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Letters to the editor

July 11, 2003 | Page 4

Labor's struggle at home and abroad
Martha's only small potatoes

An actor and a movie that still inspire us

Dear Socialist Worker,

Actor Gregory Peck died in June at the age of 87. A versatile and talented actor, to say that Peck left a void in the world of film is an understatement.

But it is Atticus Finch in the 1962 classic To Kill a Mockingbird, based on Harper Lee's novel, that most people associate with Peck. Peck's hero was not a flashy, muscular action star. He was bespectacled attorney hardly fitting the mold of "hero" by today's film standards. Nonetheless, his iron will and social conscience are absolutely inspiring to this day.

In Mockingbird, Finch is a lawyer in the rural town of Maycomb, Ala., during the Great Depression of the 1930s. Jim Crow is in full swing, and poverty is rampant. It is against this backdrop that Finch agrees to defend Tom Robinson, a Black man accused of raping a white woman. The odds are undoubtedly stacked against him.

Finch knows that Tom is innocent, and he knows he is the victim of a racist justice system. More importantly, he also knows that this is all the more reason to stand up for him. As the film progresses, Finch's children are brought into the harsh reality of their surroundings. It is the children, for example, who stop a late-night lynch mob from taking Tom, and possibly Finch, who stands watch outside the jail cell.

Released in 1962, the film stirred up controversy in the midst of the civil rights movement. Peck was an early outspoken supporter of civil rights in Hollywood. It is hard to watch Tom Robinson's trial without being reminded that we still live in a country that puts a bigger proportion of people in jail than any other country--most of them non-whites.

The sheer tenacity and unwillingness to back down is what is so memorable and beautiful about Gregory Peck's portrayal of Finch. Atticus Finch works from a simple, yet rock solid assumption--something that gives him strength in the face of great opposition and that no activist should ever forget: "I am right."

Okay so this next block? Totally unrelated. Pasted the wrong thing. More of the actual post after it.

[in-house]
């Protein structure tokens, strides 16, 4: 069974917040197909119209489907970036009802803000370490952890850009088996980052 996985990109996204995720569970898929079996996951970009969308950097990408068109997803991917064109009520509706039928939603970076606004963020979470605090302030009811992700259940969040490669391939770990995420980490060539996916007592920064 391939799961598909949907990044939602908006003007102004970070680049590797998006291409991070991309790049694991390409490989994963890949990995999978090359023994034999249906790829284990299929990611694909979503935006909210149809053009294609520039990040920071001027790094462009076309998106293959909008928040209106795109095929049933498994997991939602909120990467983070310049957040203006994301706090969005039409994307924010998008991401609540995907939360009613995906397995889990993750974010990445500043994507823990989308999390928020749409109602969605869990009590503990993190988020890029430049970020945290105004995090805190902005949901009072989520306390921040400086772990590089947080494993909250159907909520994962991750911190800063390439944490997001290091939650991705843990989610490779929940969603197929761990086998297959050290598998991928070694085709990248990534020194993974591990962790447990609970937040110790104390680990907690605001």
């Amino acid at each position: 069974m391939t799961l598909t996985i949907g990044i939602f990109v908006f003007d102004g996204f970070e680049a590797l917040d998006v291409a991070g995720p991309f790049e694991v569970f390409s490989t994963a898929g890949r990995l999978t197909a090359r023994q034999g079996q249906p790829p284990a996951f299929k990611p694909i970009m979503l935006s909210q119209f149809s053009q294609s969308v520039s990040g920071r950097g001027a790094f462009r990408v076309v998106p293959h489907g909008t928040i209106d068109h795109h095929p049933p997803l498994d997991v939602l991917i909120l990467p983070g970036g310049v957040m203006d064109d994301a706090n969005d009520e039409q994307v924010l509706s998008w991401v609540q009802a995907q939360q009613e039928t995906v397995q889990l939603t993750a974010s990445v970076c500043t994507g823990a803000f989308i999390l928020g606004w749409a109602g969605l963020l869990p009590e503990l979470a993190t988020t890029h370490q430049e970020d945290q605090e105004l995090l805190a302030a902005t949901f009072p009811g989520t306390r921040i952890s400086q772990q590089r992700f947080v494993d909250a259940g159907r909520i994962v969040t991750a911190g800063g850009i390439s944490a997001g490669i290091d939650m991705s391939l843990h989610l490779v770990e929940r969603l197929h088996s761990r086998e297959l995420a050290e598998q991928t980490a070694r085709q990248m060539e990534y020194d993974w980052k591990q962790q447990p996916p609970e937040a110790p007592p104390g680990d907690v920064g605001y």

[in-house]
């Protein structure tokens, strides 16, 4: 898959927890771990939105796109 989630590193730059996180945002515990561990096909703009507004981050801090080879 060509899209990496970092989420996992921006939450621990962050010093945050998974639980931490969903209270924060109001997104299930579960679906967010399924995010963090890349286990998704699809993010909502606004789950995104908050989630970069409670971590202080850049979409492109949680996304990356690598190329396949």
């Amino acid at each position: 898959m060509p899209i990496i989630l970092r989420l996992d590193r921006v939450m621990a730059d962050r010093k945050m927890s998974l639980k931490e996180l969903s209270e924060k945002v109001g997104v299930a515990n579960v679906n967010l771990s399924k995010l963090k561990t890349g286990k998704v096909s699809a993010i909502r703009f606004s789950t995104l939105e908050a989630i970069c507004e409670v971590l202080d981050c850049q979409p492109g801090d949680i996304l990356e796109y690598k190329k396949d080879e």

Alex Billet, Washington, D.C.

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Labor's struggle at home and abroad

Dear Socialist Worker,

On June 6, a group of 50 trade unionists and activists gathered in New York City for a forum on labor rights in the U.S., Colombia and Venezuela. The forum was sponsored by the World Organization of People for Health Care and the Venezuela Solidarity Committee in New York, and included labor leaders from all three countries.

On the position of unions today, Raglan George Jr., executive director of AFSCME DC 1707, said, "It seems that the unions have taken a back seat," and added later that "we have got to go to the bargaining table together and present our demands, and make it known that if they are not met, we will shut [the city] down."

This includes the interests of workers in all countries. "Unions have to fight for all working-class people, and only with international solidarity can unions ever move forward," said Fernando Velez of Colombia.

Addressing some of the main problems facing unions and the working class today, George said, "This war on Iraq that we have engaged in is costing tremendous amounts of money, which is being paid for out of the pockets of workers." This forum really showed the possibilities of workers' power--and that it is something that can only be gained through sustained and unified fight among all of the working class.

Paul Grohman and Joe Ibanez, New York City

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Martha's only small potatoes

Dear Socialist Worker,

Recently, there has been a "major crackdown" on corporate criminals in the form of investigating the domestic diva, Martha Stewart, for charges of insider trading. Stewart, everyone's favorite homemaker, was the CEO of the company Martha Stewart Living Omnimedia Inc., until she was recently forced to step down because of the scandal (even though she still has a place on the board of the company--surprise).

Bush and his buddies want to show just how tough they are on corporate crime. But really, Stewart's crime is small potatoes compared to what ex-Tyco CEO Dennis Koslowski and Enron's Ken Lay are accused of.

Yet Martha has been constantly hassled by the media for months now, and there's not a single word said about the companies that were caught red-handed cooking the books. The reason for all the media hype around Stewart? Because she's supposed to represent all that is good and pure in the world. Well, that and the fact that she doesn't have ties to oil like so many of the other corporate crooks.

On top of all this hype around Stewart, there is not single word mentioned about the real crimes she's committed--using sweatshop labor and other seedy schemes to make as much profit as possible.

Ultimately, going after her in particular is not an attack on corporate crime. It's an attack on her own morality. And it surely is not an attack on the system of capitalism, as we know it. There's more to the Martha Stewart scandal than meets the eye. It's a (seemingly) cunning trick played by the corporate media and the Bush administration to try to make people think they're getting tough on corrupt CEOs.

Think again.

Julie Southerland, From the Internet

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